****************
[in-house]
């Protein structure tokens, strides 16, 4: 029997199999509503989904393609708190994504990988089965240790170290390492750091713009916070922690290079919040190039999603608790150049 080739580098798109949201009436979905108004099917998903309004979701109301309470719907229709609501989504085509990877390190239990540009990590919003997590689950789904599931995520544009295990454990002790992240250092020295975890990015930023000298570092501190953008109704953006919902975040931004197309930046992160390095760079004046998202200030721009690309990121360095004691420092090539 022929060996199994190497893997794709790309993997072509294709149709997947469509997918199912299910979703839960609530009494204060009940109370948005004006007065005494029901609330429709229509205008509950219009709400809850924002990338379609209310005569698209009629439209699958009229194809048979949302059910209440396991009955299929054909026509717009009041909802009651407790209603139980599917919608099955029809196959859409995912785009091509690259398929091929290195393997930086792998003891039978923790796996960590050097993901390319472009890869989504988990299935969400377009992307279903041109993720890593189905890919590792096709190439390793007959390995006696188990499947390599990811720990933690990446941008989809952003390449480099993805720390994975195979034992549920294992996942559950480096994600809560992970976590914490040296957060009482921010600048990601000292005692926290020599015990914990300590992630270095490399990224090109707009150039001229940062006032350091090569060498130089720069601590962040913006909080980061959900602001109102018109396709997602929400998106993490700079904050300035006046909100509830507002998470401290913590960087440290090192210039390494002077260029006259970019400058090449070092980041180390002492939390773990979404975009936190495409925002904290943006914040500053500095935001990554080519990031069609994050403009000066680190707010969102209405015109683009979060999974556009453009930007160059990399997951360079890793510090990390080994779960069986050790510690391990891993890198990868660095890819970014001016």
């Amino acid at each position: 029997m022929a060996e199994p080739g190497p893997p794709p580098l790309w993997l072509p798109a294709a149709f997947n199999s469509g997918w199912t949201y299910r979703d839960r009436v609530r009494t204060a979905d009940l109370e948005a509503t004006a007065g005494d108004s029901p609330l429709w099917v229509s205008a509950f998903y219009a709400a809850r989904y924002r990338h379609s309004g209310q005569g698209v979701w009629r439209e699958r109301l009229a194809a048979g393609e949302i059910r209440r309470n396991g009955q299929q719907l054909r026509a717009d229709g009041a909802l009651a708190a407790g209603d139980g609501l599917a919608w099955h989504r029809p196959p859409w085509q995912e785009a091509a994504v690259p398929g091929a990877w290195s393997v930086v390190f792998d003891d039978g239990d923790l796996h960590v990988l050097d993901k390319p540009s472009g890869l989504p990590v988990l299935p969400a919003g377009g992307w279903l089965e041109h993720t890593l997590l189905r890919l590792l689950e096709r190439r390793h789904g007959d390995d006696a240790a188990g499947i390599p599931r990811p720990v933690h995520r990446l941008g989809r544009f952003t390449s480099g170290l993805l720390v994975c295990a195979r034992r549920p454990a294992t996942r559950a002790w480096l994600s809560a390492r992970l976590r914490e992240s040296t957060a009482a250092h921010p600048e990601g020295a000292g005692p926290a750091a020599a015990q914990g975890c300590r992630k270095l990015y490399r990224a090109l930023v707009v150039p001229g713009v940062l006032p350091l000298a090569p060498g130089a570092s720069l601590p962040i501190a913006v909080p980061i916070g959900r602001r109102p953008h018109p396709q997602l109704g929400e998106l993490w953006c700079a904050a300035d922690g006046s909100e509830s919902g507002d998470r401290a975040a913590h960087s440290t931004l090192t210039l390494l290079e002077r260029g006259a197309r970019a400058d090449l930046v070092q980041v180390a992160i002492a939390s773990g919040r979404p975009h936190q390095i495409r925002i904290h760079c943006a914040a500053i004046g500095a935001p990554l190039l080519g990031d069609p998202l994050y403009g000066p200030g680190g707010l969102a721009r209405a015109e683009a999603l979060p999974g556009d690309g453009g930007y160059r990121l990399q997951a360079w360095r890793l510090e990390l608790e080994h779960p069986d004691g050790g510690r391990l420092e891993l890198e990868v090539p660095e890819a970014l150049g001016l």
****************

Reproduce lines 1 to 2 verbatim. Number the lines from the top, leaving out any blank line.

[in-house]
């Protein structure tokens, strides 16, 4: 029997199999509503989904393609708190994504990988089965240790170290390492750091713009916070922690290079919040190039999603608790150049 080739580098798109949201009436979905108004099917998903309004979701109301309470719907229709609501989504085509990877390190239990540009990590919003997590689950789904599931995520544009295990454990002790992240250092020295975890990015930023000298570092501190953008109704953006919902975040931004197309930046992160390095760079004046998202200030721009690309990121360095004691420092090539 022929060996199994190497893997794709790309993997072509294709149709997947469509997918199912299910979703839960609530009494204060009940109370948005004006007065005494029901609330429709229509205008509950219009709400809850924002990338379609209310005569698209009629439209699958009229194809048979949302059910209440396991009955299929054909026509717009009041909802009651407790209603139980599917919608099955029809196959859409995912785009091509690259398929091929290195393997930086792998003891039978923790796996960590050097993901390319472009890869989504988990299935969400377009992307279903041109993720890593189905890919590792096709190439390793007959390995006696188990499947390599990811720990933690990446941008989809952003390449480099993805720390994975195979034992549920294992996942559950480096994600809560992970976590914490040296957060009482921010600048990601000292005692926290020599015990914990300590992630270095490399990224090109707009150039001229940062006032350091090569060498130089720069601590962040913006909080980061959900602001109102018109396709997602929400998106993490700079904050300035006046909100509830507002998470401290913590960087440290090192210039390494002077260029006259970019400058090449070092980041180390002492939390773990979404975009936190495409925002904290943006914040500053500095935001990554080519990031069609994050403009000066680190707010969102209405015109683009979060999974556009453009930007160059990399997951360079890793510090990390080994779960069986050790510690391990891993890198990868660095890819970014001016």